Novelist and scholar Christine Brooke-Rose, 89, died March 21, 2012 in Avignon, France.
Brooke-Rose is known for her experimental novels, which include some works of SF, including The Middlemen: A Satire (1961), Out (1964), Such (1966), the Computer Quartet — Amalgamemnon (1984), Xorandor (1986), Verbivore (1990), and Textermination (1991) — and Subscript (1999). She also wrote some SF/fantasy short fiction, including “On Terms” (1965) and “The Foot” (1967), and the title story of collection Go When You See the Green Man Walking (1969). Her scholarly book on fantasy, A Rhetoric of the Unreal: Studies in Narrative and Structure, Especially of the Fantastic (1981), is an important book in the field.
Brooke-Rose was born January 16, 1923 in Geneva, Switzerland. She served as a Women’s Auxiliary Air Force officer during WWII, working at Bletchley Park as an analyst examining intercepted German messages, an experience she wrote about in Remake (1996). She attended Somerville College at Oxford, where she took a BA in English (1949) and University College London, where she earned a PhD in Middle English (1954).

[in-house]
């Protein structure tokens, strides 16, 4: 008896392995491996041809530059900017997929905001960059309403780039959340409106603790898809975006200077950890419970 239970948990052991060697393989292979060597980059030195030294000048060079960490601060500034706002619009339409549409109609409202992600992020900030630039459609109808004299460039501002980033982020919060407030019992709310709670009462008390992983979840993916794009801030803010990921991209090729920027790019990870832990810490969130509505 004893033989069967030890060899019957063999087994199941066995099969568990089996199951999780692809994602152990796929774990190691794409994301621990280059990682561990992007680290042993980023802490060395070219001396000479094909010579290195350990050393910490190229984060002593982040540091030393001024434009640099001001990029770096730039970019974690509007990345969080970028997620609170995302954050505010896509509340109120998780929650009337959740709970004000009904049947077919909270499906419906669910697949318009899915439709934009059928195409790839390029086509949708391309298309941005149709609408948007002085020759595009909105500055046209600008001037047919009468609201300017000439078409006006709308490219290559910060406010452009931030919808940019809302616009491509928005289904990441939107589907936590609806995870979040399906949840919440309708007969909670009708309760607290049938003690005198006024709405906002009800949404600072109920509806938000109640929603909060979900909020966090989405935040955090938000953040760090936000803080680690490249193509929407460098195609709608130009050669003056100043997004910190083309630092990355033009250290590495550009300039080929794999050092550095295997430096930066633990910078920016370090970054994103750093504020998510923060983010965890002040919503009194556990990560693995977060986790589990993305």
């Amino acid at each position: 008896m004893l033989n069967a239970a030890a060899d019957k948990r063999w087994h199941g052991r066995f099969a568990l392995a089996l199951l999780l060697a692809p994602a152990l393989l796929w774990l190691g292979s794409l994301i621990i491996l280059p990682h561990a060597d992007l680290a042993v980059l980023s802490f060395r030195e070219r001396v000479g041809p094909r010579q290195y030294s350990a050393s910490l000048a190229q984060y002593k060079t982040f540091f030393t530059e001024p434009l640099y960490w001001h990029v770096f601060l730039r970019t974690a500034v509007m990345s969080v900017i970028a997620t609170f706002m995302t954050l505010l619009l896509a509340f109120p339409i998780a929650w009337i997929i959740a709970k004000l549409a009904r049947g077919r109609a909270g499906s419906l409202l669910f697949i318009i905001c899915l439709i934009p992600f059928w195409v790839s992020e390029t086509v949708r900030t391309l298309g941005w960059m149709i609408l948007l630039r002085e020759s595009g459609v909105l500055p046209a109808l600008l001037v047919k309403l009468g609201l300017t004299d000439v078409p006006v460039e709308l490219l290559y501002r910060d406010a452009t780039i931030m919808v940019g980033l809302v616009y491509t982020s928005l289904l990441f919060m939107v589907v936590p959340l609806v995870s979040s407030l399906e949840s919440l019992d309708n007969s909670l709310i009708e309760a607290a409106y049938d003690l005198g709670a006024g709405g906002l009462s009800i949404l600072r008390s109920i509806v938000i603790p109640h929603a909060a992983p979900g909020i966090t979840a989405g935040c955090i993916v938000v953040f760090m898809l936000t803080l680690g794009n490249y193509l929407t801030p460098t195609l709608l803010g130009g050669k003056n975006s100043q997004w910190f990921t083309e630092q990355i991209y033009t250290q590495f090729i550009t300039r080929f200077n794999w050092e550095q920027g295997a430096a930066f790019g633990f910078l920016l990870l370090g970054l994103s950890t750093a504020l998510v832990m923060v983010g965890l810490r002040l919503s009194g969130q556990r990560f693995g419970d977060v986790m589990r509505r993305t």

She moved to France in 1968, where she remained for the rest of her life. In addition to her work as a novelist, Brooke-Rose was a professor of English and American literature and literary theory at the university of Paris (Vincennes) from 1969 to her retirement in 1988.
A complete obituary will appear in the May issue of Locus.
For more, see her entry in the Science Fiction Encyclopedia.